Being in front of a computer all day at work can really suck when you like relaxing in front of a computer at home. There is one advantage of such an office job though (depending on your company’s restrictions). Computers connect to the internet via browsers which have games accessible from anywhere. So that means you don’t have to fear “all work and no play” turning you into a dull boy who kills people. Basically, playing games at work prevents murder so tell that to you’re boss if you get caught.
Also, by reading this article and/or playing games at work, you may not hold MMOBro liable for any jobs that you are fired from. While we may think games at work are great, more conventional (i.e. lame) bosses may feel differently.
When writing up blurbs I highlighted what I felt were the most important aspects of a good browser MMO. For one, it needs to be easy to pick up and put back down. Requiring more than 5 minutes to get anything done just doesn’t work for work. Automated progression (either through an included bot or a real time component) is almost essential to fulfilling the sense of advancement. Bonus points if it looks like work in some manner. Finally, some browser MMOs tend to overly sexualize their females. That’s not good for work so I’ll make note of that for any games where I’m aware of it being an issue. But remember – no blaming MMOBro for anything bad. If you’re worried, play it at home first!
Throne: Kingdoms at War
Throne is a new strategy MMO that doesn’t add a lot of new features to the genre, but really improves on what’s already out there. It’s perfect for work because all of the activities in the game resolve automatically but not instantly. That means that while there are strategic considerations like troop composition (look at the variety in the screenshot), players never get bogged down by the minutiae. Additionally, Throne really emphasizes friendly play much more than Plarium’s past titles. While it’s possible to pillage others, there’s a big penalty for attacking someone much weaker. It’s actually more lucrative to raid neutral towns. This creates a cycle where everyone, not just paid players, get to gradually to improve their empire.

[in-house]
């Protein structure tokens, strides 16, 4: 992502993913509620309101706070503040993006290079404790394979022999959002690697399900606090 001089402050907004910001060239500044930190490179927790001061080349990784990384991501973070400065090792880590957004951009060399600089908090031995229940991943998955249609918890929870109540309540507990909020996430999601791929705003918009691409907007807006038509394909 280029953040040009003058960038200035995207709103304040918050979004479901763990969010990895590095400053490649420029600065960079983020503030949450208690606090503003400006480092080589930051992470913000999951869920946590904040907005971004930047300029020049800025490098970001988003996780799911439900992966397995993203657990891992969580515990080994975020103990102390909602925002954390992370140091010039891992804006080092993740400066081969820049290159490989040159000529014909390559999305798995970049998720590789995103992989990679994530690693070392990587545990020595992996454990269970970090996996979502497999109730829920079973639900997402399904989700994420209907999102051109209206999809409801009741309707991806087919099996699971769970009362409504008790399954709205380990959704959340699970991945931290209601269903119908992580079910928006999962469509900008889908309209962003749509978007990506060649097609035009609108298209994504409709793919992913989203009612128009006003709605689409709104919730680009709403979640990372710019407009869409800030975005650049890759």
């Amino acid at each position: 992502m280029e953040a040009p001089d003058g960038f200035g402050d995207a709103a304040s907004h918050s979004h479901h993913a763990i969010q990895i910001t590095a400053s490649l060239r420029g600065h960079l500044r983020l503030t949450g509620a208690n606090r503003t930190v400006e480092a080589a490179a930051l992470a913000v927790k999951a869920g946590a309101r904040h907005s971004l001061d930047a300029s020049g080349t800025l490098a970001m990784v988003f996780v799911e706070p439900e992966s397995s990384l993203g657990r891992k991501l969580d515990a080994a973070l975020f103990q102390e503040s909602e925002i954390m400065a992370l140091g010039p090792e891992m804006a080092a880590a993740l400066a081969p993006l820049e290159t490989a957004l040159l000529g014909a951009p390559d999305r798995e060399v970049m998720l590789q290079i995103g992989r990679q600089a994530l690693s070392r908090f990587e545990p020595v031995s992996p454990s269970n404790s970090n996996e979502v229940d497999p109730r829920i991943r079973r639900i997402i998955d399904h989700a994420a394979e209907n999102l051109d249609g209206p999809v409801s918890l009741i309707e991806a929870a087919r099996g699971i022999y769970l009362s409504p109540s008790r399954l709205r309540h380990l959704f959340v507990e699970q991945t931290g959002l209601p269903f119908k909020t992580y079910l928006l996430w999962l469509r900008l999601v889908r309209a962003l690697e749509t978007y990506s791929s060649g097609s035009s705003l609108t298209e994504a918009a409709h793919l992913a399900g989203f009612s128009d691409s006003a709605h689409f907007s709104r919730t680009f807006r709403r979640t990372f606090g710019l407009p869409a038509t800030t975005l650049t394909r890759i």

There is, of course, a big PvP element but it is completely optional. Players can join orders to take part in guild combat. This lets those who are interested, engage in and coordinate massive assaults on other players. There are still occasional griefers outside of guild play but it just makes more sense not to piss off the neighbors, you know? I will say that players interested in guild wars will probably want to shell out at least some cash to rebuild faster after a war.
Like other strategy MMOs, the core gameplay of “build structures to build units to get resources to build bigger structures” is here in full force. The differences in Throne are the customization options, the fantastic visuals/UI, and bigger rewards for neutral towns.
Forge of Empires